Honolulu City Seal celebrates 110 years this Sunday

The Honolulu City Seal celebrates its 110th anniversary this Sunday. Approved by the city’s Board of Supervisors on Feb. 10, 1909, the seal is used to authenticate all of the city’s official papers and instruments that require execution or certification by the City and County Clerk. 

Mr. Viggo Jacobsen and the Honolulu City Seal (portrait from The Pacific Commercial Advertiser, February 27, 1896).

The seal was designed by Denmark-native Viggo Jacobsen, a pen artist and world traveler. In 1896, Jacobsen won $50 for a competition to design the seal of the Republic of Hawai‘i, and the Honolulu City Seal, also designed by Jacobsen, is an offshoot of the state emblem. 

“Every time I look at our City Seal I feel a sense of pride,” said Mayor Kirk Caldwell. “To me the seal tells the story of who we are as a people and the things we cherish. We are a diverse and welcoming community that honors its host culture, respects the natural beauty that we are blessed with, and always looks to the future with optimism and hope. Mr. Jacobsen did a wonderful job expressing all of those ideals 110 years ago, and his work will continue to be a part of Honolulu’s rich history.”

The Honolulu City Seal is described as a heraldic shield in quarters: The first and fourth quarters bear the stripes and colors of the Hawaiian flag. The center features the star of Hawai‘i against a green background, and is said to have represented the hope that one day the “Star of Hawai‘i” would be placed on the United States flag.

Two “kapu” sticks, which signify authority of government, adorn the other two quarters of the coat of arms. Supporting the shield are the Nu‘uanu Pali cliffs on the right side, and iconic Diamond Head, also known as Le‘ahi, on the left side. The crest is a rising sun above the shield, and the whole is surrounded by a legend- CITY AND COUNTY OF HONOLULU (above) and STATE OF HAWAII (below).

“The seal of the City and County of Honolulu has remained steadfast since its inception in 1909, although a major change occurred in 1959 when ‘Territory of Hawaii’ was replaced with ‘State of Hawaii,’” said Tory Laitila, registrar of the Mayor’s Office of Culture and the Arts. “The seal serves as a symbol of Honolulu and is used by the city in a variety of ways, from stationary to marking its vehicles. It is even on the City and County of Honolulu Flag, which was adopted in 1960 and displays the City Seal on a field of ‘ilima or golden yellow, the city’s official color.”

Jacobsen was born in Denmark and worked as an insurance agent in Melbourne, Australia before moving to Honolulu, where as a penman he was given the telephone number 16. He held many jobs during his time on O‘ahu, from clerk to newspaper writer, and was even a part of the staff at Theo H. Davies & Co.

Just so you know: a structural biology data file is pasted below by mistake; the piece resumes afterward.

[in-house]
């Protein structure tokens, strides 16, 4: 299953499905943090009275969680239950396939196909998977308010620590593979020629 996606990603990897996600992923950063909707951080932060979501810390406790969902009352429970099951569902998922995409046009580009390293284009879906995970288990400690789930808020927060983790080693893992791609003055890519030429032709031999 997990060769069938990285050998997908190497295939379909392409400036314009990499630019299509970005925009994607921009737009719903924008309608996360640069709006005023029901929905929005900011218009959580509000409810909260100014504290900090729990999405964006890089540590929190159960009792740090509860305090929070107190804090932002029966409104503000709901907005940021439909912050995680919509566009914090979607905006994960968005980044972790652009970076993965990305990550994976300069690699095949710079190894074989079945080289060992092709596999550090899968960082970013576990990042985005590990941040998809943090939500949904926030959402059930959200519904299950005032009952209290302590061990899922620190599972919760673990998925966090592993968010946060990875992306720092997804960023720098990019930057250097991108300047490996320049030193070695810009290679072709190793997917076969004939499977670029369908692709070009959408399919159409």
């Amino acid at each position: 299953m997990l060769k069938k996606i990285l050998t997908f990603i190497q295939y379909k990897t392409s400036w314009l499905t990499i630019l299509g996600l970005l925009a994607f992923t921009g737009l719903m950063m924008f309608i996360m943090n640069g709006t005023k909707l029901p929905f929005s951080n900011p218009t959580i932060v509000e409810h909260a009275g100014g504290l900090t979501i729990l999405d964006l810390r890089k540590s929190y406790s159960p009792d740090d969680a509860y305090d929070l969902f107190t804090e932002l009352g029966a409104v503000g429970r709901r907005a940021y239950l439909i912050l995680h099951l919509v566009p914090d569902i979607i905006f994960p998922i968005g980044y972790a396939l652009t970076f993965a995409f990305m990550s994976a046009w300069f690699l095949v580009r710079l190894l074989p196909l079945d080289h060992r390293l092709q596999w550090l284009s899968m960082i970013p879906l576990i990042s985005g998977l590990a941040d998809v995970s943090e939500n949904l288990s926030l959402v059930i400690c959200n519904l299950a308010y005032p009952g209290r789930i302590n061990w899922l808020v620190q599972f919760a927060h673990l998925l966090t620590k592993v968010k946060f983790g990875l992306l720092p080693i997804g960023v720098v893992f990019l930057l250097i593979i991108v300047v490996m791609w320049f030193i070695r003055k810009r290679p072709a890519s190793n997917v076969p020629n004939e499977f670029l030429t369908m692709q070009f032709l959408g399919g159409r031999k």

Jacobsen also worked for the government legislature after the death of King Kalākaua, and was responsible for engrossing resolutions and condolences for a period of four months. Jacobsen died of pneumonia at Queen’s Hospital on Jan. 9, 1910 at about 50 years of age, less than a year after Honolulu’s City Seal was officially approved by the Board of Supervisors.

Diane Ako

Peace of mind By Diane Ako I like to reflect on life. Sometimes it’s philosophically. Sometimes it’s humorously. For all its beauty, life is far too difficult a journey to take alone. You need the support and connection with others to help carry you along the way. Writing brings me that connection– within and without. It clarifies my thoughts and feelings. It helps me reach out to others for advice, wisdom, or feedback. Your thoughts become your actions. Your actions become you. A wise yogi- Patanjali- said, “Speak what is true. Speak what is pleasant.” Let’s speak of things pleasant to one another and seek some peace of mind along the way. ABOUT Diane Ako joined Hawaii: In Real Life in October 2016. She likes being part of a community of local bloggers – people who like writing and sharing, like she does. Ako is an anchor/ reporter at Island News (KITV4 – ABC) in Honolulu. She previously anchored and reported at KHON2 (FOX) and KHNL (NBC), and at stations in California, New Mexico, and Pennsylvania, In between news jobs, in 2017, she launched and ran her own p.r. company, Diane Ako PR. From 2010-2014, she headed the public relations department at Halekulani Corporation, which oversees luxury resort Halekulani and boutique hotel Waikiki Parc. She’s been blogging since 2009 – before Hawaii: IRL, she wrote for The Honolulu Star-Advertiser, the state’s largest daily newspaper, where her stories garnered a dozen journalism awards and an Emmy nomination. Ako has a BA in Communications from Menlo College and an MA in Political Science from University of Hawaii at Manoa. One day, she might figure out how to put that master’s degree to use.

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